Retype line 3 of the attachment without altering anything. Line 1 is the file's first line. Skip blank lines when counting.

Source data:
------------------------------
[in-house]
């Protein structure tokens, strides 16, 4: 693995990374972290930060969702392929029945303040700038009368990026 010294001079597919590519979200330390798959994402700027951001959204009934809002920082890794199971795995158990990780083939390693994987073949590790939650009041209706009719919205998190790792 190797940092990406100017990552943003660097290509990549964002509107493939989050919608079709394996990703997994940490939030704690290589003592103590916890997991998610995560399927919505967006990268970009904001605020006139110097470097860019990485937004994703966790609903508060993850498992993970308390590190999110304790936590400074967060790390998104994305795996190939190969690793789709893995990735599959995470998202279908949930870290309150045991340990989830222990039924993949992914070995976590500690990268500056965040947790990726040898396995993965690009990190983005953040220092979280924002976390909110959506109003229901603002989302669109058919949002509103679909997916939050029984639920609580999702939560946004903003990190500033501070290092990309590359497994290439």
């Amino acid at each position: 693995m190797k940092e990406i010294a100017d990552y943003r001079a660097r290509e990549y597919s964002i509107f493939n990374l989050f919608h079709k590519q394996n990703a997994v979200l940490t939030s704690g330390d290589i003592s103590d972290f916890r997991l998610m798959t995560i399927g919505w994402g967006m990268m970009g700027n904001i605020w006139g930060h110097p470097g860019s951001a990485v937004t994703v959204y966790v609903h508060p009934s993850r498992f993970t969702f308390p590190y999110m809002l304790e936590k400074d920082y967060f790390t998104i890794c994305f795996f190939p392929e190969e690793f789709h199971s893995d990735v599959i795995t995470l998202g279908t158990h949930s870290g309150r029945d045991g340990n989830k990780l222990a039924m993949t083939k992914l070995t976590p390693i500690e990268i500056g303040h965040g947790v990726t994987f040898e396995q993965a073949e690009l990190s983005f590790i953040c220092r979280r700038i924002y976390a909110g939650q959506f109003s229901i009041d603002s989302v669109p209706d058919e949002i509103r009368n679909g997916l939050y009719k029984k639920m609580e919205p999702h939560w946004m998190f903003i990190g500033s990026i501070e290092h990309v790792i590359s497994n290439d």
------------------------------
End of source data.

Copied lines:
């Amino acid at each position: 693995m190797k940092e990406i010294a100017d990552y943003r001079a660097r290509e990549y597919s964002i509107f493939n990374l989050f919608h079709k590519q394996n990703a997994v979200l940490t939030s704690g330390d290589i003592s103590d972290f916890r997991l998610m798959t995560i399927g919505w994402g967006m990268m970009g700027n904001i605020w006139g930060h110097p470097g860019s951001a990485v937004t994703v959204y966790v609903h508060p009934s993850r498992f993970t969702f308390p590190y999110m809002l304790e936590k400074d920082y967060f790390t998104i890794c994305f795996f190939p392929e190969e690793f789709h199971s893995d990735v599959i795995t995470l998202g279908t158990h949930s870290g309150r029945d045991g340990n989830k990780l222990a039924m993949t083939k992914l070995t976590p390693i500690e990268i500056g303040h965040g947790v990726t994987f040898e396995q993965a073949e690009l990190s983005f590790i953040c220092r979280r700038i924002y976390a909110g939650q959506f109003s229901i009041d603002s989302v669109p209706d058919e949002i509103r009368n679909g997916l939050y009719k029984k639920m609580e919205p999702h939560w946004m998190f903003i990190g500033s990026i501070e290092h990309v790792i590359s497994n290439d």